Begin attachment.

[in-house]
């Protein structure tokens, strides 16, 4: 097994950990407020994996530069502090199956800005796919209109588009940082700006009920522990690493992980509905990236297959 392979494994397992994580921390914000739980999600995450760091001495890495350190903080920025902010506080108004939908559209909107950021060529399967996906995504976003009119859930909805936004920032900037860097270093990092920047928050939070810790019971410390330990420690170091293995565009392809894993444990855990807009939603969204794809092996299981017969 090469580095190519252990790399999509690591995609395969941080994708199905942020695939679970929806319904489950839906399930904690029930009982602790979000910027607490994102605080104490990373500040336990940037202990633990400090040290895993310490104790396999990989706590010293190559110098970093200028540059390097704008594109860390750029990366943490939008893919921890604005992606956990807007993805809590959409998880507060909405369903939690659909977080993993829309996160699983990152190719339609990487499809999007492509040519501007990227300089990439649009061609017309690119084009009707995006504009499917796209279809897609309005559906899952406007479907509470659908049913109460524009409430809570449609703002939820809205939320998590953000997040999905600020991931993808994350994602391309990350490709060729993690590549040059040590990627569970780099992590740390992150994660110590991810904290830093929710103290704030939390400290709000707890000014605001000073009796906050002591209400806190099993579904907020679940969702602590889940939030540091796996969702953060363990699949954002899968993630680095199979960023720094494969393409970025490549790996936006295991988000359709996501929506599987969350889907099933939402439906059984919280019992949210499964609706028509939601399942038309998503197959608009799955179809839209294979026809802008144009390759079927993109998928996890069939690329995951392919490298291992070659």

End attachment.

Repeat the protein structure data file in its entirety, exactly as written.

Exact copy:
[in-house]
């Protein structure tokens, strides 16, 4: 097994950990407020994996530069502090199956800005796919209109588009940082700006009920522990690493992980509905990236297959 392979494994397992994580921390914000739980999600995450760091001495890495350190903080920025902010506080108004939908559209909107950021060529399967996906995504976003009119859930909805936004920032900037860097270093990092920047928050939070810790019971410390330990420690170091293995565009392809894993444990855990807009939603969204794809092996299981017969 090469580095190519252990790399999509690591995609395969941080994708199905942020695939679970929806319904489950839906399930904690029930009982602790979000910027607490994102605080104490990373500040336990940037202990633990400090040290895993310490104790396999990989706590010293190559110098970093200028540059390097704008594109860390750029990366943490939008893919921890604005992606956990807007993805809590959409998880507060909405369903939690659909977080993993829309996160699983990152190719339609990487499809999007492509040519501007990227300089990439649009061609017309690119084009009707995006504009499917796209279809897609309005559906899952406007479907509470659908049913109460524009409430809570449609703002939820809205939320998590953000997040999905600020991931993808994350994602391309990350490709060729993690590549040059040590990627569970780099992590740390992150994660110590991810904290830093929710103290704030939390400290709000707890000014605001000073009796906050002591209400806190099993579904907020679940969702602590889940939030540091796996969702953060363990699949954002899968993630680095199979960023720094494969393409970025490549790996936006295991988000359709996501929506599987969350889907099933939402439906059984919280019992949210499964609706028509939601399942038309998503197959608009799955179809839209294979026809802008144009390759079927993109998928996890069939690329995951392919490298291992070659």